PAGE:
The Narrative

Booker is in form, as usual, as he talks about Nelson Mandela: media narratives are “fraudulent concoctions of artifice”, and a prime function of journalism, to see through them. The writer Nicholas Taleb has long sections attacking the narrative problem—our ‘crippling dislike for the abstract’ becomes the excuse for journalists to weave narratives and ‘convey the impression of causality’.The story of global warming is inextricably linked to the narrative.

In academic circles, it is openly conceded that global warming is imperceptible and ‘unobtrusive’ at human timescales. It is not ‘visible to the public except through the media’ (e.g., see page 28 here). While with all issues, newspapers educate their audience to some extent, nowhere as in global warming have newsmen so completely embraced the teacher’s role. And yet, as journalist, he or she is supposed to cross-question the same source, check its claims and report on it.

The compromising of the journalist’s position creates a two-fold problem. Firstly, control over ‘the narrative’, a misleading fiction to begin with, is wrested away from the journalist. Preferred, official explanations constantly emerge as sanctioned supporting pillars of the climate meta-narrative. The expectation is that journalists participate in propping them up as stenographers.  The Climategate emails provides numerous examples where activist scientists desired control over every point in the narrative. The IPCC and its modus operandi in the release of reports are a prime example.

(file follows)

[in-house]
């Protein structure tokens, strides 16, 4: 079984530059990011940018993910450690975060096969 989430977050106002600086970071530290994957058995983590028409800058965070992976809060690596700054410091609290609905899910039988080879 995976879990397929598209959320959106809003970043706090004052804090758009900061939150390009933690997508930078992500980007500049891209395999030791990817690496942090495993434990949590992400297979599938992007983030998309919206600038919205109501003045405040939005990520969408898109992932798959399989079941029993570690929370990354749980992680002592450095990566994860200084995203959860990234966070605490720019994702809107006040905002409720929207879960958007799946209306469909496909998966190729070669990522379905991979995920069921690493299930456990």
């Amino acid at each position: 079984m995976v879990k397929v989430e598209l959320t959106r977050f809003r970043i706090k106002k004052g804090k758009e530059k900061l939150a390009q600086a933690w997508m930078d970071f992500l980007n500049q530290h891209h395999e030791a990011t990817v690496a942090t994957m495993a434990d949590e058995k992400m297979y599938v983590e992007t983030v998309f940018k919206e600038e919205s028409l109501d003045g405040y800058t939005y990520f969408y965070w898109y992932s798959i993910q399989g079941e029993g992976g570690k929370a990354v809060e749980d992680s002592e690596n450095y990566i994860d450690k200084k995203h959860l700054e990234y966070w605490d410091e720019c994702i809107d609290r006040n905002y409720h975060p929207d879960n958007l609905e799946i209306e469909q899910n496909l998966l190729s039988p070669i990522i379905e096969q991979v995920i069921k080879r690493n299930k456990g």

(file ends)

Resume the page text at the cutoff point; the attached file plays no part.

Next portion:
Second is the constant assault on global warming journalists’ position by a pernicious ideology masquerading as principle namely, ‘false balance‘. Again, the theory is that false balance journalists fail to educate their audience, a job that is not theirs in the first place. Whatever its rationale for self-justification the solution, false balance avoidance, amounts to scientists telling journalists that only they be allowed as the source and everyone else be excluded.

In global warming, activist scientists seek control of the story, the actors and the narrative. They’ve gotten used to it over the years. This is reflected in Booker’s experience: the ‘ruthless discrediting of critics’, the pushing of a one-sided “narrative”, and the abhorrence of honest dialogue.

Good journalism, like good science, is the antithesis of narrative. Good journalism destroys narratives.

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